Prosthetic joint infection is a devastating complication of arthroplasty. Previous epidemiological studies have assessed factors associated with arthroplasty infections but have not assessed the impact of comorbidity on infection at different arthroplasty locations. We used a case-control design to investigate risk factors for prosthetic joint infection with reference to the anatomical site. During an eight-year period at a single hospital, 63 patients developed a prosthetic joint infection (36 hips, 27 knees). Cases of prosthetic hip or knee joint infection were matched 1:2 to controls. The results suggest that factors associated with arthroplasty infections differ with anatomical location. Following knee arthroplasty, wound discharge was associated with an increased risk of prosthetic joint infection whereas the presence of a drain tube reduced the risk. By contrast, increased body mass index, increased drain tube loss and superficial incisional surgical site infections (SSIs) were associated with prosthetic hip infection. When analysed as a combined cohort, systemic steroid use, increased SSI drain tube losses, wound discharge, and superficial incisional SSIs were predictors of infection.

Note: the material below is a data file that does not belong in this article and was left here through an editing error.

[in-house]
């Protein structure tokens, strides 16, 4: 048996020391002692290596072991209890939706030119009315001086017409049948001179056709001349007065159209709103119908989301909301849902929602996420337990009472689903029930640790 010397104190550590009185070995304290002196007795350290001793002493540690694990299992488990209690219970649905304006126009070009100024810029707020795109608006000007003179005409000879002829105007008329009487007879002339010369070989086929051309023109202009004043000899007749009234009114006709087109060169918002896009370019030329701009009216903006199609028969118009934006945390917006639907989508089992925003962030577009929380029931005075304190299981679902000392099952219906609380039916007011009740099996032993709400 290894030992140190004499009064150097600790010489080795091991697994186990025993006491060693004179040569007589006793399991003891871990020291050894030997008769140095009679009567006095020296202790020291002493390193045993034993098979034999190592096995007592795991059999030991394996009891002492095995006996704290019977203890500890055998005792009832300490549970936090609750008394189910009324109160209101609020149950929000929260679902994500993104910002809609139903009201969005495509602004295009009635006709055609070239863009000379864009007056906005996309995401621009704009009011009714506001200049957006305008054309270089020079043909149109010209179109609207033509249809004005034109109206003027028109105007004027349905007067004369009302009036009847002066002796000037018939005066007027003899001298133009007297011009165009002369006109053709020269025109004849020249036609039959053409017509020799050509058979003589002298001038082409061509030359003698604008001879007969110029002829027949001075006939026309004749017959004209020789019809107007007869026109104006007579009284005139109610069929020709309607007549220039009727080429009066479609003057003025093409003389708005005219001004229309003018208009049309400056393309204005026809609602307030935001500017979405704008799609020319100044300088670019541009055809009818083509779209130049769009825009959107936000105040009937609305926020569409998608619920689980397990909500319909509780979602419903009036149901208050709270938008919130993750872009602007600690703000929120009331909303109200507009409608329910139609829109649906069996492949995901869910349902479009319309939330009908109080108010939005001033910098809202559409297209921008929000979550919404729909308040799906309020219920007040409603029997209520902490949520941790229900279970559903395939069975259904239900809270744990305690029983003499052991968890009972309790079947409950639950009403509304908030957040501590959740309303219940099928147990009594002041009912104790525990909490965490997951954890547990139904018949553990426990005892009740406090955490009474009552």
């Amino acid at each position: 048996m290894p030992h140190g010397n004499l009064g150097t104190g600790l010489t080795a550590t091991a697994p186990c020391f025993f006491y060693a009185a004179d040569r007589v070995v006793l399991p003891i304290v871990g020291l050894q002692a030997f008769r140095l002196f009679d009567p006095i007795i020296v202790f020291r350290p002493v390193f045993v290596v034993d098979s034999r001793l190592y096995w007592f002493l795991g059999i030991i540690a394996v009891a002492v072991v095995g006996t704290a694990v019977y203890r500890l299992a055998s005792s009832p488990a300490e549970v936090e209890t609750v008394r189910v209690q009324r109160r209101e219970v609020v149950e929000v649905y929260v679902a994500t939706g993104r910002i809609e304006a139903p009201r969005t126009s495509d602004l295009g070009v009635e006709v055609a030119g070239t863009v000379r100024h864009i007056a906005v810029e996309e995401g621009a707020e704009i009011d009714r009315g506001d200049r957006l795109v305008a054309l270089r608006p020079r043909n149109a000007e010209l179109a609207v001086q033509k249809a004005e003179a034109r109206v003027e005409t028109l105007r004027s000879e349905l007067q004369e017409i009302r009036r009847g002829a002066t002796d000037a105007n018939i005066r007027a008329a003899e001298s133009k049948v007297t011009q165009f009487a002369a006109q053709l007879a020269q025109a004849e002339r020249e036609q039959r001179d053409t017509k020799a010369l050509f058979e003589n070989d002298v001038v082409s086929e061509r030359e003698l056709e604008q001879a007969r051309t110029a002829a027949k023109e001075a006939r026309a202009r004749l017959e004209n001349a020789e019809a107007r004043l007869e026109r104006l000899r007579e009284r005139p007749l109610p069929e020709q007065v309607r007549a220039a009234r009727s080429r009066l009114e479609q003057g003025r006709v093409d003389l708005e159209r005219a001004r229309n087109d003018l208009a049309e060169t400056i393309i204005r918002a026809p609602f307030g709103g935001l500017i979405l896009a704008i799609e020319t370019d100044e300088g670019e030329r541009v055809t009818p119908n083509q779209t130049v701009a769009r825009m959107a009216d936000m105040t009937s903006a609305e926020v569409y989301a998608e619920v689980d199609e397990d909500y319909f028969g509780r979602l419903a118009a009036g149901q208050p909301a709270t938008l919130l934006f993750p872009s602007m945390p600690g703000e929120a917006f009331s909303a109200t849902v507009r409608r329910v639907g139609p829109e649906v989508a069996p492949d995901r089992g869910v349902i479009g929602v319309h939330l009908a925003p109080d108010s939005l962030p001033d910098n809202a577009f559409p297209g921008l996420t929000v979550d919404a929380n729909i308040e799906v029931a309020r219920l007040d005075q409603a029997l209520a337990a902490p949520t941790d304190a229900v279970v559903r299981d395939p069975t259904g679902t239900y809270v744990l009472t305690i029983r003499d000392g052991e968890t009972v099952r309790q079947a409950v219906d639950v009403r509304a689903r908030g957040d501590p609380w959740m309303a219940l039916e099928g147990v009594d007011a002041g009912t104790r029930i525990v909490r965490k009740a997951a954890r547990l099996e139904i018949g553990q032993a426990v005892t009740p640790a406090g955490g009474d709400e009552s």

- Surgical site infection